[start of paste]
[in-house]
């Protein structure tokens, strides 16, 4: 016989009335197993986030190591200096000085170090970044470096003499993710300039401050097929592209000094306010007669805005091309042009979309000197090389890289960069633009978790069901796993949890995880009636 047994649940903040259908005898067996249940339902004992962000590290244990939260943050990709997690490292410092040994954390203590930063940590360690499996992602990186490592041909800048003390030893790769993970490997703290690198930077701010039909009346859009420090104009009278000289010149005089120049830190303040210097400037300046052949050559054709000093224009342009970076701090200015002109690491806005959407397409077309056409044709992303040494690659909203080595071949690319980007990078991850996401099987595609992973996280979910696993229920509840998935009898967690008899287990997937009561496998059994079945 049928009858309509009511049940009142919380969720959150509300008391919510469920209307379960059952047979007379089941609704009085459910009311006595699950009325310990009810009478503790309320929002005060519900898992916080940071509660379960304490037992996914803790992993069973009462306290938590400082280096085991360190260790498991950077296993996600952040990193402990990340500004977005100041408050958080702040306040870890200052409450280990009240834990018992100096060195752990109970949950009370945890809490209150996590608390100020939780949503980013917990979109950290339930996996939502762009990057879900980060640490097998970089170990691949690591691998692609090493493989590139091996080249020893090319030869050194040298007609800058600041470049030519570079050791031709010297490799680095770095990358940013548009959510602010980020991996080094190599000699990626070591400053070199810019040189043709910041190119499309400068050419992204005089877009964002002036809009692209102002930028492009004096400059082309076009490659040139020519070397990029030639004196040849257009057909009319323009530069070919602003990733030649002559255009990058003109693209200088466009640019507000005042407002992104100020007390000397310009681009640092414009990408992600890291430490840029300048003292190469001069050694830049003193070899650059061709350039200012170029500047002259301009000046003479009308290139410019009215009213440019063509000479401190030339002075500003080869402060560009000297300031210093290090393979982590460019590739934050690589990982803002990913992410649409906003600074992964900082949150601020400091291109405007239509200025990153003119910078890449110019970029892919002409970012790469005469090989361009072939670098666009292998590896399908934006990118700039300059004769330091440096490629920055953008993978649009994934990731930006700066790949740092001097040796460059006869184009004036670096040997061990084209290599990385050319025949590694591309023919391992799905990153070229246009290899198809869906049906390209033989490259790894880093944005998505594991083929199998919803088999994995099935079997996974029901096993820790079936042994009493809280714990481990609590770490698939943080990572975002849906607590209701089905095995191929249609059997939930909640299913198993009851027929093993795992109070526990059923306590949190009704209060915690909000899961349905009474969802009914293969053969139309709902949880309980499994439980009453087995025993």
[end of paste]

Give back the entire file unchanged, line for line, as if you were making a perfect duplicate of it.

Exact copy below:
[in-house]
């Protein structure tokens, strides 16, 4: 016989009335197993986030190591200096000085170090970044470096003499993710300039401050097929592209000094306010007669805005091309042009979309000197090389890289960069633009978790069901796993949890995880009636 047994649940903040259908005898067996249940339902004992962000590290244990939260943050990709997690490292410092040994954390203590930063940590360690499996992602990186490592041909800048003390030893790769993970490997703290690198930077701010039909009346859009420090104009009278000289010149005089120049830190303040210097400037300046052949050559054709000093224009342009970076701090200015002109690491806005959407397409077309056409044709992303040494690659909203080595071949690319980007990078991850996401099987595609992973996280979910696993229920509840998935009898967690008899287990997937009561496998059994079945 049928009858309509009511049940009142919380969720959150509300008391919510469920209307379960059952047979007379089941609704009085459910009311006595699950009325310990009810009478503790309320929002005060519900898992916080940071509660379960304490037992996914803790992993069973009462306290938590400082280096085991360190260790498991950077296993996600952040990193402990990340500004977005100041408050958080702040306040870890200052409450280990009240834990018992100096060195752990109970949950009370945890809490209150996590608390100020939780949503980013917990979109950290339930996996939502762009990057879900980060640490097998970089170990691949690591691998692609090493493989590139091996080249020893090319030869050194040298007609800058600041470049030519570079050791031709010297490799680095770095990358940013548009959510602010980020991996080094190599000699990626070591400053070199810019040189043709910041190119499309400068050419992204005089877009964002002036809009692209102002930028492009004096400059082309076009490659040139020519070397990029030639004196040849257009057909009319323009530069070919602003990733030649002559255009990058003109693209200088466009640019507000005042407002992104100020007390000397310009681009640092414009990408992600890291430490840029300048003292190469001069050694830049003193070899650059061709350039200012170029500047002259301009000046003479009308290139410019009215009213440019063509000479401190030339002075500003080869402060560009000297300031210093290090393979982590460019590739934050690589990982803002990913992410649409906003600074992964900082949150601020400091291109405007239509200025990153003119910078890449110019970029892919002409970012790469005469090989361009072939670098666009292998590896399908934006990118700039300059004769330091440096490629920055953008993978649009994934990731930006700066790949740092001097040796460059006869184009004036670096040997061990084209290599990385050319025949590694591309023919391992799905990153070229246009290899198809869906049906390209033989490259790894880093944005998505594991083929199998919803088999994995099935079997996974029901096993820790079936042994009493809280714990481990609590770490698939943080990572975002849906607590209701089905095995191929249609059997939930909640299913198993009851027929093993795992109070526990059923306590949190009704209060915690909000899961349905009474969802009914293969053969139309709902949880309980499994439980009453087995025993």